All you have to do is pull out everything that doesn't directly pertain to plot. The rest is just flowery crap. But then you just end up writing like Hemmingway.
August 22nd, 2008, 12:44 AM
So what you're looking for is pure, unadulterated imagery? Rather than describing a film, describing a snap shot? And there shouldn't be too much detail, either, so what we're going for is an icon rather than a still life? So basically, we're conceptualising a painting and giving just enough detail, so a Master could make something of it without too much constriction?
Originally Posted by Gary Wassner
(I agree that my last one tended towards the tedious.)
August 22nd, 2008, 08:36 AM
Well Dawn, I would say that it's one way of approaching the issue, and it's certainly the harder way, IMHO. More is always easier, or almost always unless you're a student with a word count to comply with.
I've recently been working very hard at keeping the adjectives and adverbs to the barest minimum, and trying to offer a visual that the reader can see without me beating them over the head with descriptors.
Don't get me wrong, I love beautiful prose. But I admire an author like McCarthy whose bone chilling imagery is conveyed effortlessly and so without pomp.
But yes, what you said is what I'm juxtaposing here against the telling style. Try it on a short paragraph. You'll see what I mean regarding the required skill and the difficulty in an instant.
August 22nd, 2008, 09:52 AM
Just Another Philistine
Originally Posted by J.R.R. Tolkien
Originally Posted by James Tiptree, Jr.
These are writers of some repute. They are willing to take the time to paint a picture. I guess what I’m asking for is clarification of the argument. For example, you could leave “surf of leaves” out of UKL’s opening sentence but if you did you lose an image beautiful and descriptive and mood setting. Same is true for ‘eascaping from the clouds’ in J.R.R.T’s sentence. OTOH, Tiptree is minimal, especially when it come to verbs. But the writing is clear and you know exactly the environment her heroin is passing through as well as the photograph she views.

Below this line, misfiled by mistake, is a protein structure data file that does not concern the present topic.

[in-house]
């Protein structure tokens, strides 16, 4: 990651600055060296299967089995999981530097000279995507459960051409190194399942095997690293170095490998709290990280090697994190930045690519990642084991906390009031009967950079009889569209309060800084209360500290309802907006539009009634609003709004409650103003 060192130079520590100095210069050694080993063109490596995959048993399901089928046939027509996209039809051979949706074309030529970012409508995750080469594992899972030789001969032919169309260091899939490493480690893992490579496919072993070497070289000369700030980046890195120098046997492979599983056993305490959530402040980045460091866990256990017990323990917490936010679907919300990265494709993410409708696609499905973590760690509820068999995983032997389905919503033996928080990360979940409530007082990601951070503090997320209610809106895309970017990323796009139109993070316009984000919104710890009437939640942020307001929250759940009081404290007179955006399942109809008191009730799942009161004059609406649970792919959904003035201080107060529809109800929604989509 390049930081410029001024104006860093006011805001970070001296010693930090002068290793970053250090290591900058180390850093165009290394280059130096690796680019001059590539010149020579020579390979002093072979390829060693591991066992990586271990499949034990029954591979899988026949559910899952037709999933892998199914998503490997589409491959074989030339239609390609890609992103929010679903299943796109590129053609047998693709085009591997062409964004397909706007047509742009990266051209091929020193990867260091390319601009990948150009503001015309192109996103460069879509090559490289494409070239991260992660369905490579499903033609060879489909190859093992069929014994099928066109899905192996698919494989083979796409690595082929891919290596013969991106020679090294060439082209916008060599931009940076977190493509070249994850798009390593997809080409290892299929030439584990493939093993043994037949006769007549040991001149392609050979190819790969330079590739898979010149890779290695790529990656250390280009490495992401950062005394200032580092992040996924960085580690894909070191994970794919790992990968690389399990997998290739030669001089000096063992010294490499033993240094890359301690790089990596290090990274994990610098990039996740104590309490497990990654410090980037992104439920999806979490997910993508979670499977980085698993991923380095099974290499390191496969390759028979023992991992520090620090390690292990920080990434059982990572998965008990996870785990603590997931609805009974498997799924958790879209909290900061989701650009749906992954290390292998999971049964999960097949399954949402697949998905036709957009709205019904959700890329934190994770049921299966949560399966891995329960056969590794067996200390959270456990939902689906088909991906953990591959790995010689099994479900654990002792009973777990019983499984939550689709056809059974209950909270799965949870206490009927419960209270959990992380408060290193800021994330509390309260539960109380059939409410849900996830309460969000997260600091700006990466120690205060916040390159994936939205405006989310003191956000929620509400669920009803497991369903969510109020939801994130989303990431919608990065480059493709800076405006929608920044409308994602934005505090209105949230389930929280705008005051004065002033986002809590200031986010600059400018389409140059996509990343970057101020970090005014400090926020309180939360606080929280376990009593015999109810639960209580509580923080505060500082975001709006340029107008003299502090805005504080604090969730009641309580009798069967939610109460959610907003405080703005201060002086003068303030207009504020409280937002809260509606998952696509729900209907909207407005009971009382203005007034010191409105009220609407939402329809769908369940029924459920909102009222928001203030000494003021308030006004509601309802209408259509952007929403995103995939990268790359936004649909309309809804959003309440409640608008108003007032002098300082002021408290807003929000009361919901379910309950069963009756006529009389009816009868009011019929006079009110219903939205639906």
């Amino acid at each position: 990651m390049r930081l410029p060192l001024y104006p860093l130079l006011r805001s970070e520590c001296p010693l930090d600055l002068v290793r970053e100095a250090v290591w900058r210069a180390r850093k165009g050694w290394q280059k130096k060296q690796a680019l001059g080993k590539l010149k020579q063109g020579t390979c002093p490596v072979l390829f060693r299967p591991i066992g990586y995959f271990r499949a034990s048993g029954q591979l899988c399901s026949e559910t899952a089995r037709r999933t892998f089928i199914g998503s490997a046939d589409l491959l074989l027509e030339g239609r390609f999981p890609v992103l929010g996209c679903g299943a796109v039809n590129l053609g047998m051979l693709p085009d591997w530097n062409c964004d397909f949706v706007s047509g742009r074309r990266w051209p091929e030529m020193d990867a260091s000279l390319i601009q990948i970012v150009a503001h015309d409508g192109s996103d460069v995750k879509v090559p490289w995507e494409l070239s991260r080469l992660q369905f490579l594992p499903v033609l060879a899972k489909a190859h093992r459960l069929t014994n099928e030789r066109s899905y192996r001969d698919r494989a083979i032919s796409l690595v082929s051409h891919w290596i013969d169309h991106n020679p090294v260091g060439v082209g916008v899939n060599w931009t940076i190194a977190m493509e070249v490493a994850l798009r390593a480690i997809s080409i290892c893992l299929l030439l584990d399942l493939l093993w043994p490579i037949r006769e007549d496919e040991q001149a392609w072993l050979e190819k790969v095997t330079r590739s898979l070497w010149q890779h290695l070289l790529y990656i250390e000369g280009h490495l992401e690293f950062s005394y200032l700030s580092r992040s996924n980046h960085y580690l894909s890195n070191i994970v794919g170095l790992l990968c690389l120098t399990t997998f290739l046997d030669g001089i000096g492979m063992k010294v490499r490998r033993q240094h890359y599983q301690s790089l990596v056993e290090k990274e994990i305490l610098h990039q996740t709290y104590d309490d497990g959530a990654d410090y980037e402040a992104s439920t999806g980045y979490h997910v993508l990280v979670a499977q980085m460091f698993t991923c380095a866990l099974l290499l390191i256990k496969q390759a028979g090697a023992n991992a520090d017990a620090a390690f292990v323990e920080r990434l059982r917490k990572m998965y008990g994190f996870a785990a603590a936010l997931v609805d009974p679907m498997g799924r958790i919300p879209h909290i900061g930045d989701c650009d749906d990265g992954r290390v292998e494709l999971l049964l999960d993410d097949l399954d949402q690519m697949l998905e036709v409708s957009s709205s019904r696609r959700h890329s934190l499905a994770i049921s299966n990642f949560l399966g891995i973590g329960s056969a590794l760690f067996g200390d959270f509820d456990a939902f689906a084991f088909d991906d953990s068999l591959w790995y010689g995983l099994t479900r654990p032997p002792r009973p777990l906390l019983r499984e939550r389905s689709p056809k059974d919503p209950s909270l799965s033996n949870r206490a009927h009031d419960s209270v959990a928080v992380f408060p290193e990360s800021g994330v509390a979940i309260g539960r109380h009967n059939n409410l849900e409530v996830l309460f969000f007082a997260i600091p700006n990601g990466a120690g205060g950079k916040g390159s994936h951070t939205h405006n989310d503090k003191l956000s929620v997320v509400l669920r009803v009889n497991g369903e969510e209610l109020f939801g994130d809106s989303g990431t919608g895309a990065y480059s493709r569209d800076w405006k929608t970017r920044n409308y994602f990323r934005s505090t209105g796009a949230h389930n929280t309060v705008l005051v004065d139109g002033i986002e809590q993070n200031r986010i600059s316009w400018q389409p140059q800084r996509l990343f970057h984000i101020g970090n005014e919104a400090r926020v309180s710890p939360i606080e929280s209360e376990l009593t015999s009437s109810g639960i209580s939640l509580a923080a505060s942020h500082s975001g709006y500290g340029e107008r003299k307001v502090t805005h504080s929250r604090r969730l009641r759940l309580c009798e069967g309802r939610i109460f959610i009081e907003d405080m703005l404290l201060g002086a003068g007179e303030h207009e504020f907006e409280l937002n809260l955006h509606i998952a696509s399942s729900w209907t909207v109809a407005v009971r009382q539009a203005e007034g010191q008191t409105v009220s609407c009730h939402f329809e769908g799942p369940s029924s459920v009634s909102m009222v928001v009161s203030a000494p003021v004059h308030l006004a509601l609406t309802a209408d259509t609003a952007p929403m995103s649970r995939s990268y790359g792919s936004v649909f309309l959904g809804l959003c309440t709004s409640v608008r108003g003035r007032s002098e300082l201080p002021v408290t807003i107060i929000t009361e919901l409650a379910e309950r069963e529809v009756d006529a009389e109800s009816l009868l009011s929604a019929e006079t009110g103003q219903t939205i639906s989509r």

Originally Posted by Ursula K. LeGuin
So, what is it you modern-day editor is trying for?
August 22nd, 2008, 11:41 AM
As I said, HE, it's a matter of taste. Or maybe mood?
I adore Tolkien. But I also know that I skip over wads of prose when I read him, and not because I've read him before, but because some of it bores me to death! But I love his world! And I love his characters.
I find the excerpt you took from Tiptree to be the most evocative, (and yes, the most minimal) despite the lack of flowery prose and piled up adjectives.
Le Guin's I hate. My opinion.
I won't say it's the modern day editor who's pushing for anything in general. I will say 'my' editor is very specific about what she feels best generates excitement and best assists in telling my story. And trust me, we don't always agree! And I don't always do what she might suggest, though whenever she critiques a chapter I get something worthwhile out of it. What I've discovered though, which is more important to me, is that I now read my own manuscripts (and other authors) with a much more critical eye. But the criticism is also more focused and much more constructive for me.
August 23rd, 2008, 05:21 PM
Have you had the same editor since the beginning?
August 23rd, 2008, 07:45 PM
no!! Just for the last book and for the one I'm writing now. If she was my editor for the first three they would have been different books.